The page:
Bissa (or Bisa (singular), Bisan, Bissanno (plural)), is a Mande ethnic group of south-central Burkina Faso, northeastern Ghana and the northernmost tip of Togo. Their language, Bissa, is a Mande language that is related to, but not the same as, a cluster of languages in the old Borgu Kingdom area of Northeast Benin and Northwest Nigeria, including Busa, Boko, and Kyenga. An alternate name for the Bissa is Busansi or Busanga which is used by the Mossi people.
The Bisa of Burkina Faso are numbering 840,000. Globally, this group totals 1,243,000 in 4 countries. Their primary language is Bissa. The primary religion practiced by the Bisa is ethnoreligion. (Peoplegroups.org 2023)
Daniel McFarland's Historical Dictionary of Upper Volta refers to them as "intrusive Mande who settled the area along the White Volta below Tenkodogo by 1300. Some live across the border in modern northern Ghana and Togo. According to some traditions, Rialle, progenitor of the Nakomse line of Mossi rulers was Busansi."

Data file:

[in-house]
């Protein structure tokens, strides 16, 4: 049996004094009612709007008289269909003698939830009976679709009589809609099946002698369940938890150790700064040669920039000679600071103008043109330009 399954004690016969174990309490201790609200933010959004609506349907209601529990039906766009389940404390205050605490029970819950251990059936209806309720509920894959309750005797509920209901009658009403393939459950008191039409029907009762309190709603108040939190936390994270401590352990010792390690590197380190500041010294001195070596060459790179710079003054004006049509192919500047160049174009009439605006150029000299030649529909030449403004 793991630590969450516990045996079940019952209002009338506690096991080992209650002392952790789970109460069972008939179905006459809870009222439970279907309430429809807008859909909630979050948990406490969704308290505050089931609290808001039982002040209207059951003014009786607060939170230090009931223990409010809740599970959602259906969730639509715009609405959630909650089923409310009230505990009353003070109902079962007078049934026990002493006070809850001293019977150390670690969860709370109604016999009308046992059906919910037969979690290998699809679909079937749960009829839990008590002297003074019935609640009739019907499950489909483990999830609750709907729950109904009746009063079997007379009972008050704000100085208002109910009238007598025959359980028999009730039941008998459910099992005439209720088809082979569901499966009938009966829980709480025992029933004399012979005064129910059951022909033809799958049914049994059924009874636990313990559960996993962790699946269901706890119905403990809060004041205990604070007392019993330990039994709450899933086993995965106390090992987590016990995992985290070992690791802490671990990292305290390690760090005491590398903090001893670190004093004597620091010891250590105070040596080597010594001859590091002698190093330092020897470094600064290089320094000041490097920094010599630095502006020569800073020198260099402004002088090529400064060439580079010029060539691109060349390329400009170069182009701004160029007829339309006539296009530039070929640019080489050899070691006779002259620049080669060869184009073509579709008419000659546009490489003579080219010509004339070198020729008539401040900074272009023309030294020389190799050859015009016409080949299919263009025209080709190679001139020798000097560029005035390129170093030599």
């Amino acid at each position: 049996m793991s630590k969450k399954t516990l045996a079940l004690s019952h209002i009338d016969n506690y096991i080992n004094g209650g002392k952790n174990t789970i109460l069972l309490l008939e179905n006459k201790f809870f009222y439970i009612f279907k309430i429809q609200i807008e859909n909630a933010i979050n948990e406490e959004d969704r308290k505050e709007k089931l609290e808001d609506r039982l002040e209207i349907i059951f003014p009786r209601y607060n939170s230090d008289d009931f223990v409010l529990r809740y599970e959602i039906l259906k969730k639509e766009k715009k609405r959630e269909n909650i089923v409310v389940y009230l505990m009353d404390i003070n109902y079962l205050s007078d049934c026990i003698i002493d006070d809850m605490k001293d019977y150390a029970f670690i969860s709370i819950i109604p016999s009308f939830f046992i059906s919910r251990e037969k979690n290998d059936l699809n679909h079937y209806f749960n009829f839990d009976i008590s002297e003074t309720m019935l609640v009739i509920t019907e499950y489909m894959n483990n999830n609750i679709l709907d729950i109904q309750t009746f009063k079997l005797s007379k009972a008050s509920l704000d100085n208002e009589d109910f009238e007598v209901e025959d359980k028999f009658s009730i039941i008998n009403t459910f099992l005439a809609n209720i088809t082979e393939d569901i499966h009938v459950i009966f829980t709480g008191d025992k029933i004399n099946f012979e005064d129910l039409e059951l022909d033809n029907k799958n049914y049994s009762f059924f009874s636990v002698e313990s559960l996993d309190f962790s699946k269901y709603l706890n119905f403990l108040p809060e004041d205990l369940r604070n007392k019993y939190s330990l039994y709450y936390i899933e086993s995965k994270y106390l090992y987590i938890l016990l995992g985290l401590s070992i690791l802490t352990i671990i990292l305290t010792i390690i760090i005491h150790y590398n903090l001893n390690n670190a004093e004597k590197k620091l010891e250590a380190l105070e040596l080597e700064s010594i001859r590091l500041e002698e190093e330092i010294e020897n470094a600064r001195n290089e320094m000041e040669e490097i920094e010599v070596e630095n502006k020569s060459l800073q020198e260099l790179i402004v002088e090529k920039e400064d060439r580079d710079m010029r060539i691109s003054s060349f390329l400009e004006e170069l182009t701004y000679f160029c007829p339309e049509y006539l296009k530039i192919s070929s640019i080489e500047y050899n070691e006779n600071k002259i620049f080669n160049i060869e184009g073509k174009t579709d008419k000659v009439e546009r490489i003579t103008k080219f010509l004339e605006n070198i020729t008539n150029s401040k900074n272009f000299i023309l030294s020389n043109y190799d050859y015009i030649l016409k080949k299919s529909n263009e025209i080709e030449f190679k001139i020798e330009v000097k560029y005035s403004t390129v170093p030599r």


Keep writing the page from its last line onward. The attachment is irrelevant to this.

They are known for their cultivation of peanuts. Traditionally, a Bissa man who wants to court a Bissa girl must work in her mother's peanut field, and be able to provide the girl with her own peanut field if they get married.
The Bissa are divided in three language groups, that is the Barka, the Lebir and the Lere. They are further divided into several clans. Each clan has a name and an appellation normally called dedaa by the Bissa. The appellation is now used as a surname in Burkina Faso.
Some Bissa live in Ivory Coast.
The Busa and Boko peoples, two subgroups of the Bissa people, live in Northwestern Nigeria and Northern Benin near Borgu in the Nigerian States of Niger, Kebbi and Kwara (mostly Bokobaru subgroup) and in the Beninese Departments of Alibori and Borgou.
They speak Busa (also known as Bisã) and Boko (also known as Boo). This peoples are referred to as Bussawa in Hausa.